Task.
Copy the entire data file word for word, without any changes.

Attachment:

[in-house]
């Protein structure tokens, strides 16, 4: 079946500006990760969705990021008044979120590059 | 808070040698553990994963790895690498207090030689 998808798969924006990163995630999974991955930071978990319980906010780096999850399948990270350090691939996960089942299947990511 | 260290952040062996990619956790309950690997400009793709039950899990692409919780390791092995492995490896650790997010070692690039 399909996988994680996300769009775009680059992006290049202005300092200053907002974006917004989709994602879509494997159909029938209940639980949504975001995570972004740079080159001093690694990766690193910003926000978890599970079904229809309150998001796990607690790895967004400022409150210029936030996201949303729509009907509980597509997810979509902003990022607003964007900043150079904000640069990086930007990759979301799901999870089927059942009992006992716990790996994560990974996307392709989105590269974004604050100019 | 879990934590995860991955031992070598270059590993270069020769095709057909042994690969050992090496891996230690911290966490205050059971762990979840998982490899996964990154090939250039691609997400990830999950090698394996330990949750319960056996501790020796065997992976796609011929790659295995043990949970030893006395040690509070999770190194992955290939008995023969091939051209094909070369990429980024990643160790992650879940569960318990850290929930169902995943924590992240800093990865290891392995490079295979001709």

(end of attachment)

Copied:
[in-house]
């Protein structure tokens, strides 16, 4: 079946500006990760969705990021008044979120590059 | 808070040698553990994963790895690498207090030689 998808798969924006990163995630999974991955930071978990319980906010780096999850399948990270350090691939996960089942299947990511 | 260290952040062996990619956790309950690997400009793709039950899990692409919780390791092995492995490896650790997010070692690039 399909996988994680996300769009775009680059992006290049202005300092200053907002974006917004989709994602879509494997159909029938209940639980949504975001995570972004740079080159001093690694990766690193910003926000978890599970079904229809309150998001796990607690790895967004400022409150210029936030996201949303729509009907509980597509997810979509902003990022607003964007900043150079904000640069990086930007990759979301799901999870089927059942009992006992716990790996994560990974996307392709989105590269974004604050100019 | 879990934590995860991955031992070598270059590993270069020769095709057909042994690969050992090496891996230690911290966490205050059971762990979840998982490899996964990154090939250039691609997400990830999950090698394996330990949750319960056996501790020796065997992976796609011929790659295995043990949970030893006395040690509070999770190194992955290939008995023969091939051209094909070369990429980024990643160790992650879940569960318990850290929930169902995943924590992240800093990865290891392995490079295979001709």